Mae bob amser yn bleser ac yn fraint i rannu meddyliau â phobl ar ‘Weekend Word’ ar BBC Radio Wales.
Os nad oeddech yn gwrando’r bore yma, gallwch wrando yma, a sgrolio i 1:22:50 – neu gewch ddarllen y testun isod.
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It is always a pleasure and a privilege to share thoughts with people on BBC Radio Wales’ Weekend Word.
If you didn’t catch it, then you can listen here, and scroll to 1:22:50 – or read the text below.
Weekend Word, BBC Radio Wales, 7:20am 21.06.2019
Someone recently said to me the world is divided into those who think the final episode of Game of Thrones ended well and those who don’t. Whether we fall into either of these categories or whether we’ve never seen an episode I suspect we might all be struck by Tyrion Lannister’s final speech: ‘What unites people’ he asks ‘Armies? Gold? Flags? Stories. ‘There’s nothing in the world more powerful than a good story. Nothing can stop it. No enemy can defeat it. And who has a better story than Bran the Broken? The boy who fell from a high tower and lived, who knew he’d never walk again so learned to fly…’
What’s fascinating is that the story turns the accepted order of things upside down. The frail and broken Bran huddled into his rickety wheelchair, unable to produce any offspring, is the opposite of the hero we were looking for. The elevation of this pitiful human figure to the throne isn’t the story we were expecting. At all.
We might hear resonances at this point with another intriguing figure who shares much with the frail and broken Bran. When the authorities killed Jesus they wanted to demonstrate their control and power by taking his life in as grim a manner as possible. It’s intriguing then that the cross should have become the Christian emblem, the sign of hope and joy and the heart of Christian faith. A broken body nailed to a gibbet isn’t the first place we would look for signs of triumph, power and strength.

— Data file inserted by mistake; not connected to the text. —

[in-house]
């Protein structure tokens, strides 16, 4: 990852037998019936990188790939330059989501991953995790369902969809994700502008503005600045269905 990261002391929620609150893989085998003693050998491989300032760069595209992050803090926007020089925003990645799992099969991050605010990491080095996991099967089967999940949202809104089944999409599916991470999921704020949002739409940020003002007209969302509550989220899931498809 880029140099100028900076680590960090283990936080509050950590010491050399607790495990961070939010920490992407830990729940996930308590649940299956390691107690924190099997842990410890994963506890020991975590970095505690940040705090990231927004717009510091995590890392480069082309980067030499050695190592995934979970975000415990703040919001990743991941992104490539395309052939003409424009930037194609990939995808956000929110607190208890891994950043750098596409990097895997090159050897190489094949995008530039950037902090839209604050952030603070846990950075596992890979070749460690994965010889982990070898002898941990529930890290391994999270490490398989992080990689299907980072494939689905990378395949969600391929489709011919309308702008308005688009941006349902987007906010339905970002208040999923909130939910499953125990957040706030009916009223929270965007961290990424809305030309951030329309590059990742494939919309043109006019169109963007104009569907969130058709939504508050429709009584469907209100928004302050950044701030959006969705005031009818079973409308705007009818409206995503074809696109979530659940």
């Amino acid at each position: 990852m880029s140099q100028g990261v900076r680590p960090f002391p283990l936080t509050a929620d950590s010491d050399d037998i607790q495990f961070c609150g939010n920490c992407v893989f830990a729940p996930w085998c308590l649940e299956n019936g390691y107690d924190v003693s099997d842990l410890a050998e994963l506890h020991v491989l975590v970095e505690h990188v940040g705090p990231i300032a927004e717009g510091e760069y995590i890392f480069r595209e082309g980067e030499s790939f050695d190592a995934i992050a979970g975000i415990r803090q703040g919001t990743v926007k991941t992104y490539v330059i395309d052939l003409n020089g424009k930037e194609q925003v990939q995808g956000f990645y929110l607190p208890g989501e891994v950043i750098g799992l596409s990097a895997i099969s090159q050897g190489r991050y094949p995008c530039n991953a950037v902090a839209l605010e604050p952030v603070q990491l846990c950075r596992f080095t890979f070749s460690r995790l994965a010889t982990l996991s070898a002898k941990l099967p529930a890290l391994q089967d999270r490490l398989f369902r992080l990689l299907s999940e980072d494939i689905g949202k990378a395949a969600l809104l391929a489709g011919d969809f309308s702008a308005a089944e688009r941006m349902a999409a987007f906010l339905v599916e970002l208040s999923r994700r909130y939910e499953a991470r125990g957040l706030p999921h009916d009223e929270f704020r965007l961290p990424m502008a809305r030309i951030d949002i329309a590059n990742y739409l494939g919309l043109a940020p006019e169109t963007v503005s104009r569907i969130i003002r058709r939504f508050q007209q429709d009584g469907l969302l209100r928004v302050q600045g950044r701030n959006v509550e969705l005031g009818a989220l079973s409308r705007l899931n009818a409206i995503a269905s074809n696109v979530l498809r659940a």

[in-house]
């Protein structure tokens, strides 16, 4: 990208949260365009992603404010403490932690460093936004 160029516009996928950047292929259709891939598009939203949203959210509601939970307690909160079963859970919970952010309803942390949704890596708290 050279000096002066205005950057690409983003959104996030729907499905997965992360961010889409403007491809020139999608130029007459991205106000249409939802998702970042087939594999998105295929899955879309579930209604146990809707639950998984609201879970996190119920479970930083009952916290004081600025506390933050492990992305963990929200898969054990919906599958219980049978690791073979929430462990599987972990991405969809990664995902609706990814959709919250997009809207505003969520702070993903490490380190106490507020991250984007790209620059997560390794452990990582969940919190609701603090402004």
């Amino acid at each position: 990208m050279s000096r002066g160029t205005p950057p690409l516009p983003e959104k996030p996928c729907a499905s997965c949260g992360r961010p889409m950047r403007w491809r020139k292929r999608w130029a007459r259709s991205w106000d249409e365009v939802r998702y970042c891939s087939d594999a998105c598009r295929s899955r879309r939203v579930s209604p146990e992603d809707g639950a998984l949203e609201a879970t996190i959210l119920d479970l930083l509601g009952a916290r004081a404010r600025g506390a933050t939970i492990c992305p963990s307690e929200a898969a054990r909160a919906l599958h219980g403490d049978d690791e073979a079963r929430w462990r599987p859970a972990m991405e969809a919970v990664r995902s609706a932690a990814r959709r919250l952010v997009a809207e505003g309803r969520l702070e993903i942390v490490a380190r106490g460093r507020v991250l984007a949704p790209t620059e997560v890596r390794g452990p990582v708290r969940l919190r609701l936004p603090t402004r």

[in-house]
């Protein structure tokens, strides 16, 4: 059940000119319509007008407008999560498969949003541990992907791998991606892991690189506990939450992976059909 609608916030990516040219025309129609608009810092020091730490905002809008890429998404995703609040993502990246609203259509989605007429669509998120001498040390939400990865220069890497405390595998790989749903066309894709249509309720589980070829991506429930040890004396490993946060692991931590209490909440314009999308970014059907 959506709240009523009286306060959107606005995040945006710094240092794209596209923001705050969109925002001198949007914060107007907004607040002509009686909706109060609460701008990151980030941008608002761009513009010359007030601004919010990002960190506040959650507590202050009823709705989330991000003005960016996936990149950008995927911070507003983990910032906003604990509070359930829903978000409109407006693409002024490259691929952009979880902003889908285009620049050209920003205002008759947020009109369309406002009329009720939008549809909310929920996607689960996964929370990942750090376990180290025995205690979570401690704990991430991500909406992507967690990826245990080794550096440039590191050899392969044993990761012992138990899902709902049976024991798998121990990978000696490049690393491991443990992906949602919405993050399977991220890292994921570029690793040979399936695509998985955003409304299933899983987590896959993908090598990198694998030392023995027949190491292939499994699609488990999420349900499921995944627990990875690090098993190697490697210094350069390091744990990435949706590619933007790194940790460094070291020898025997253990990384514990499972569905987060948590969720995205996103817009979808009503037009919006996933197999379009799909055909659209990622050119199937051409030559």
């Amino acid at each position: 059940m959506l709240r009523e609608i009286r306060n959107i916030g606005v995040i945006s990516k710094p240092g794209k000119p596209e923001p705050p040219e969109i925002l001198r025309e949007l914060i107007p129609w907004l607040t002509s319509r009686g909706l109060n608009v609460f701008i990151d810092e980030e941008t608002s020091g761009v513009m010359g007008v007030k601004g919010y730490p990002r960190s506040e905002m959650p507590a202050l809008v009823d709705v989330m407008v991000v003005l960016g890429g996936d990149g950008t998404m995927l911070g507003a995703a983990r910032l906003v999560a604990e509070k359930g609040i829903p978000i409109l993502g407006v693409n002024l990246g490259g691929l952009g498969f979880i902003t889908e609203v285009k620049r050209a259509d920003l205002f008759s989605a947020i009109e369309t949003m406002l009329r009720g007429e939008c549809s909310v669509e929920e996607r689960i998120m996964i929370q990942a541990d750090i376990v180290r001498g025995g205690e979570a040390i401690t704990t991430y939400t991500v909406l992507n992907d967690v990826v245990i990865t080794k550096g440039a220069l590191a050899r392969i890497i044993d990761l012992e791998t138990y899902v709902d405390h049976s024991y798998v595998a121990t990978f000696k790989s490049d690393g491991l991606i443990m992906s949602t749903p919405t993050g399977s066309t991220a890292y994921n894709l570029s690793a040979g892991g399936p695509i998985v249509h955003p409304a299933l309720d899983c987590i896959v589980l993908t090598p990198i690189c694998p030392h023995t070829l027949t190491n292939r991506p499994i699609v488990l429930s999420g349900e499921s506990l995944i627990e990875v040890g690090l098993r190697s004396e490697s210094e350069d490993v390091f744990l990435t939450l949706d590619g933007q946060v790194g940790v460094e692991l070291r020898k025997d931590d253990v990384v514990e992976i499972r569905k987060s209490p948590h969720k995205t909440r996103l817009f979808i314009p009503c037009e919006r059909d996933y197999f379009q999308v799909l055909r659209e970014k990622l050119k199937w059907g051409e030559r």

But the gospels tell us Jesus accepted this death, even invited it. His death, like his life, fundamentally was all about inverting life’s norms so that greatness was seen in serving and success in putting others first. Some years later reflecting on this the apostle Paul said ‘For you know the grace of our Lord Jesus Christ, that though he was rich, yet for your sake he became poor, so that you through his poverty might become rich.’
It’s the same upside down, inside out thinking which seeks to redefine power not as the exercise of strength and control but as service and giving.
We now know that one of two people will almost certainly become the next Prime Minister. Appeals made, hustings done, votes cast there is now a choice to be made. But wouldn’t it be an extraordinary story if future success was marked less by grand acts, extravagant promises and a way of seeing life through the lens of power and control but more through an honesty which acknowledges weakness, values service and places human dignity at the heart of national life. Then, perhaps, we might we understand what it means to have a story like Bran’s, who fell from a tower and lived, who knew he’d never walk again so learned to fly.